InvisALERT Solutions – ObservSMART

The Road to the Value-Based Care Promised Land

The current state of value-based care (VBC) can be characterized by the challenges many organizations face as they attempt to obtain and operationalize their value-based agreements. Stakeholders are trying to work through practical solutions for organizations representing services that weren’t initially considered in the original Accountable Care Organizations (ACO) models. These types of provider organizations include healthcare at-home services and behavioral health services. Perhaps the most significant challenge for these providers is finding a reimbursement model that meets their set of services and captures the value that those services produce.

Continuum of value-based care

Many organizations want to move toward risk-based arrangements and away from pay-for-performance programs but can’t find the right model for their services. Before establishing or evolving your value-based model, it is imperative to determine your organization’s “best fit” placement along the continuum. For those organizations that treat their patients in discrete episodes, bundled payments can be the right fit across the VBC continuum.

A common challenge across the continuum is translating clinical models into a measurable, implementable structure consistent with the VBC contract. This may sound logical and obvious, but it is inconsistent with how most organizations operate under a transactional, fee-for-service structure. Transitioning to a population-centered program from an individual care program driven by the fee-for-service world is a more significant change than many organizations realize.

One critical area for modifying the clinical model and workflows is to drive data reporting needs. Data analytic needs – in terms of both claims’ ingestion and measurement of outcomes – are essential to substantiate the value-based contract and often are not a core competency for provider organizations. In managed Medicaid environments, there typically is a need to both track encounters and measure outcomes. Despite the primary focus of value-based care as outcome-focused care, the translation to Medicaid requirements is still in transition, and thus, tracking and measuring both encounters and outcomes is important.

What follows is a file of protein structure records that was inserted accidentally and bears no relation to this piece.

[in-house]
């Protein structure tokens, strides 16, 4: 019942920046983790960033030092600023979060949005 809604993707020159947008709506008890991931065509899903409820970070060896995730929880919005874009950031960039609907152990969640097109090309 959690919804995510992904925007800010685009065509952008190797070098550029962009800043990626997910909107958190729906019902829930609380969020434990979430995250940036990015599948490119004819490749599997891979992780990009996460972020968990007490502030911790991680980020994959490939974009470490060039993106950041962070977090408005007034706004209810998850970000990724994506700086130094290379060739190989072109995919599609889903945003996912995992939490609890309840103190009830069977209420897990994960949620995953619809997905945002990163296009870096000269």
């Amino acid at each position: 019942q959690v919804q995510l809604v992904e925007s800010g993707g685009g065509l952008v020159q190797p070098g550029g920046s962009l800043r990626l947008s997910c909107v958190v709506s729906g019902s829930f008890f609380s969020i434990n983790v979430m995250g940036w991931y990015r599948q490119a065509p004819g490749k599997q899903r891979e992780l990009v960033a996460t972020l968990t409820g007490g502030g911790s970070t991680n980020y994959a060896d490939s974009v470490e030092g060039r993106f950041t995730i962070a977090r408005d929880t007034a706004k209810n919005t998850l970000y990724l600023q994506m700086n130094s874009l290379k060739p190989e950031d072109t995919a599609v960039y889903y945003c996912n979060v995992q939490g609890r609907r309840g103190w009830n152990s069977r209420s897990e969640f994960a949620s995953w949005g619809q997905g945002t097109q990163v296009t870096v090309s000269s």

The promise that value-based care can bring – whether clinical (e.g., better patient care) or financial (e.g., increase in revenue or margin) – is still evolving, but some basic practices are critical.

  1. Movement to a more programmatic clinical model while maintaining the care needed for a specific patient is important for your value-based program.
  2. Focusing on your program differentiators and how they can positively affect your outcomes is critical to operationalizing.
  3. Workflows can change, and measuring outcomes and leading indicators (including process measures) is critical.
  4. Developing an analytic strategy is necessary for VBC arrangements and must be a priority. When scaling your efforts, the “heroic efforts” of a few individuals to create reports and manipulate the data becomes difficult.
  5. Tracking encounters and reportable activity bridges the transition gap from fee-for-service to risk-based arrangements, especially for Medicaid.
  6. Lastly, understanding the technology to implement your value-based contract is critical. For example, does the claims system have the capability to support a case rate or bundled payment? Alternatively, is there another code available that can be used as a proxy to file claims?

Creative approaches to specialized provider (e.g., healthcare at home and behavioral health) reimbursement and coding initiatives have been initiated for value-based care programs. For example, a group of services now performed at home for a given patient differs greatly from a single home care visit. Given the challenges of provider availability in behavioral health care, measuring access to care becomes an important outcome.

Many health plans have reservations about proceeding with value-based care, not because they don’t support the initiative but because they are concerned about implementing and managing these programs. Creating a structure that doesn’t create extensive management and reporting efforts goes a long way to clear the path to the value-based care Promised Land.

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